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Good Egg, Beni Xiao

About the Design

The cover for this book of poetry (published by Rahila's Ghost, 2017) was drawn by Amy Frueh to reflect Beni's minimal, new-wave style and subtley capture the sensuality of the book. Amy drew inspiration from a poem in the book that asks the question: what if flies are rubbing their "hands" together, not to taste, as science tells us, but to plot? Amy thought the reversal of this question could also be interesting: what if humans rubbed their hands together, not to plot, but to taste?

Published 2017, Rahila's Ghost Press


One of the original ideas for Beni Xiao's cover, and one of Amy's favourites. This cover was rejected due to a foot phobia, which is probably the best reason anyone has ever rejected one of Amy's covers.


The Good Sister, by Cheslea Bolan

About the Design

The cover for this book was drawn by Amy Frueh to look like a mexican papel picado (paper cutout). She drew all elements of this cover using Adobe Illustrator and each image is an icon representing a person or an event from the novel.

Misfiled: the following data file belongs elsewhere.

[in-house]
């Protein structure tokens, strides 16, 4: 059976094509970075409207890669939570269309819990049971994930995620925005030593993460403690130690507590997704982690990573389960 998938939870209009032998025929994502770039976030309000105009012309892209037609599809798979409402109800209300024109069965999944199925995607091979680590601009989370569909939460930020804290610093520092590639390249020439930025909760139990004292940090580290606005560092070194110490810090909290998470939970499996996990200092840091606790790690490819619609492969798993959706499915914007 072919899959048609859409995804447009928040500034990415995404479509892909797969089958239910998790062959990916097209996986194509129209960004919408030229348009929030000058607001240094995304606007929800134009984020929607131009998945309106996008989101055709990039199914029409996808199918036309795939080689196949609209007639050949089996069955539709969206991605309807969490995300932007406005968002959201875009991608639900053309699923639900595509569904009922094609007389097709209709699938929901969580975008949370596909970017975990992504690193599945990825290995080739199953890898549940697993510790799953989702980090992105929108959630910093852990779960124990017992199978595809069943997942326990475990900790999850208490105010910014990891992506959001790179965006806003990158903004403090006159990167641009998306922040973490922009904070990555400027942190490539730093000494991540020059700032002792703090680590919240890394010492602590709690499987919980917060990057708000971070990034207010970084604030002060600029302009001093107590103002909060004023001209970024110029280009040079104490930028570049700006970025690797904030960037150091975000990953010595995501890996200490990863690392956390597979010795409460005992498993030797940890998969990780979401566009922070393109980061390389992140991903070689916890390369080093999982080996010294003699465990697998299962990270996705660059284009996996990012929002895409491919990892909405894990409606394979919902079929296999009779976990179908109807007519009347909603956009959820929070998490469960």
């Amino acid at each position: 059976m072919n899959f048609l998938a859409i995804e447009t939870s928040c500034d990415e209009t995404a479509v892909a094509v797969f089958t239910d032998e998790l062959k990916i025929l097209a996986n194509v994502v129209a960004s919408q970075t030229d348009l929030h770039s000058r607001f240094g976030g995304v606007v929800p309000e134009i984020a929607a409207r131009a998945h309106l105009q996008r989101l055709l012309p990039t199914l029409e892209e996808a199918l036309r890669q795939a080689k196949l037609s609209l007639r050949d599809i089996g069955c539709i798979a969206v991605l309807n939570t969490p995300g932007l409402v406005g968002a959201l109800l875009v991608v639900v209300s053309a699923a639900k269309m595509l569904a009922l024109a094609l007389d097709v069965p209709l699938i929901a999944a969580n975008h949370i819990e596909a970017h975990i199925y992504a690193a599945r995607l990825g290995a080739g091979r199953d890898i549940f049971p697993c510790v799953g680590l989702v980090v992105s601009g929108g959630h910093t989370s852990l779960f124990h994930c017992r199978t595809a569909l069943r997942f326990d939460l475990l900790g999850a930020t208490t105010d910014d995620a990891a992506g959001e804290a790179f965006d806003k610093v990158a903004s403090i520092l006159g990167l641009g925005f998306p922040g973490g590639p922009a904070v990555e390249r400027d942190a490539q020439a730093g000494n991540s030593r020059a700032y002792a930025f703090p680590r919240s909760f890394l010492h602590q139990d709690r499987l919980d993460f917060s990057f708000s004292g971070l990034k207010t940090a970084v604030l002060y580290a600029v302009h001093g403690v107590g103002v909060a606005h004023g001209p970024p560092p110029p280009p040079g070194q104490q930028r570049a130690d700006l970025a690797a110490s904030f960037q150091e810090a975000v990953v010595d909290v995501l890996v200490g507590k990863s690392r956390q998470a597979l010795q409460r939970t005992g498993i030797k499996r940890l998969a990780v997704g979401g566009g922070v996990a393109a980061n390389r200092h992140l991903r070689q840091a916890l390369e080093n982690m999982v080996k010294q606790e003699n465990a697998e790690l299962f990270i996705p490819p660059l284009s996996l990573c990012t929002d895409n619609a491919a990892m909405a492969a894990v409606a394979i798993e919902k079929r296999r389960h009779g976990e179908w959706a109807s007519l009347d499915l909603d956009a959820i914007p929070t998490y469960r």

Published 2016, HarperCollins Canada

Winner of the HarperCollins/UBC Prize for Best New Fiction

About the Design/Illustration

This cover was illustrated and designed for her good friend, the talented poet Adele Barclay using Adobe Illustrator and Photoshop. The illustration evokes the sense of fluidity, entanglement, entrapment, and the poet's own long, black hair.

Published 2016, Nightwood Editions

About the Design

The cover was designed using a stock photo from Getty Images, which was then duplicated to look like a double exposure. Soft rainbow hues were then added to lighten the mood of this otherwise dark cover, making it more appropriate for its target audience (young adults). A grit texture was added to the image to contrast against the clean sans serif type—juxtaposing old and new to give the cover a timeless feel.

Published 2017, HarperCollins Canada


About the Design

This cover option (not chosen) was hand-painted using watercolor and gouache by Amy Frueh, to fulfill the author's artistic preferences indicated by her cover comps. It is both modern (the woman's face is illuminated by a computer screen) and timeless (using traditional medium).